I half-expected that there would be a salesperson at one of the stores, talking to me about colors, who would say, "Some women choose to wear white to show their virginity, I don't know what your opinions are about that, but it could be something to think about." That NEVER HAPPENED. And OF COURSE it never happened, because wow that would be an incredibly inappropriate thing for a salesperson to say to a customer. But when you grow up in purity culture, that's what the white dress means- it means you're announcing your sex life (or lack thereof) to the entire world. If you grow up in purity culture, it doesn't seem too far-fetched to imagine that a salesperson at a wedding dress store might ask about your virginity. But no, they did not. Of course they did not.

And at no point in the process did a Christian say to me, "Don't you think maybe you shouldn't wear white, because... you know..." (And I would like to point out how MESSED-UP it is that they would assume I've had sex, just because I live with my fiance. I will definitely be writing a post about that someday.) Actually, I avoid Christian culture as much as possible- maybe if I had more Christian acquaintances and I went to church, somebody might have said something like that. I don't know. But still, I'm astonished that I bought this amazing white dress and throughout the entire process of finding and buying it, not a single person said anything to me about "white dress means virginity."

Let me tell you what they did say, at the wedding dress stores. As it turns out, all the dresses at the store are white- or rather, an untrained layperson would call them white. Actually in the wedding dress industry, there are a whole bunch of different shades, like "ivory" and "champagne"- and there's one they call "white" which specifically refers to the brightest shade of white. (For the purposes of this post, I will use the term "white" to mean all the slightly-different shades that an untrained layperson would call "white", and the term "white white" to mean the brightest white, which salespeople at wedding dress stores refer to as "white.")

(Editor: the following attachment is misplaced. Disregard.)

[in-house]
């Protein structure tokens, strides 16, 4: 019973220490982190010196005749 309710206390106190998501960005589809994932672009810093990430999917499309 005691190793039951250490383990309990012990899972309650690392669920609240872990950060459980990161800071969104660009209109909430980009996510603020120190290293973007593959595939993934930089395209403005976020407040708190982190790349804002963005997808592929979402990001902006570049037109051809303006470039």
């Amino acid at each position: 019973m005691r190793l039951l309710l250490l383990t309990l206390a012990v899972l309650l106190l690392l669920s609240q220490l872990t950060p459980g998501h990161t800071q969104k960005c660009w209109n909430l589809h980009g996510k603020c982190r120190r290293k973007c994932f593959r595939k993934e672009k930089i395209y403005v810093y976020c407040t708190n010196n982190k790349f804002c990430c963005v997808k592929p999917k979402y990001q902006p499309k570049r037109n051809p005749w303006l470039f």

Here is a summary of all the things the wedding dress salespeople said about dress color:
  • They asked what color I wanted, but they expected that my answer would be one of the shades of white, not like, blue or something.
  • They said some women don't like to wear white white because it doesn't look good with their skin tone.
  • I tried on an ivory dress, and the salesperson said that dress can also be ordered in white white, and she's seen it and it looks really good. Some of the dresses don't look as good if you order them in a different shade of white, so that's something to be aware of when you're trying them on and making a decision about color.
  • I said I wanted white white, so before having me try a dress on, the salesperson checked to make sure that particular dress was available to be ordered in white white.
And that's it. I can't remember anything else that was said about color. The only recommendation that was given about choosing a color was the skin tone thing. And when I told them I wanted white white, they never questioned it; they took it very seriously and made sure to check that the dresses they picked for me to try on could be ordered in white white.

And now I have my dress. And nobody said a word about "white dress means virginity." And have I mentioned how totally shocked I am?

Maybe the only people who care about "white dress means virginity" are the ones who are way into purity culture and see it as the ultimate goal, the reward, the guarantee of a good, godly marriage, and the ones who are way into feminism and see it as a very very shady symbol of patriarchy. But for everyone else- particularly those of us who are buying and selling wedding dresses in the real world- "white dress means virginity" just doesn't matter and isn't true at all.

Wow. This whole wedding thing is so different from how purity culture said it would be.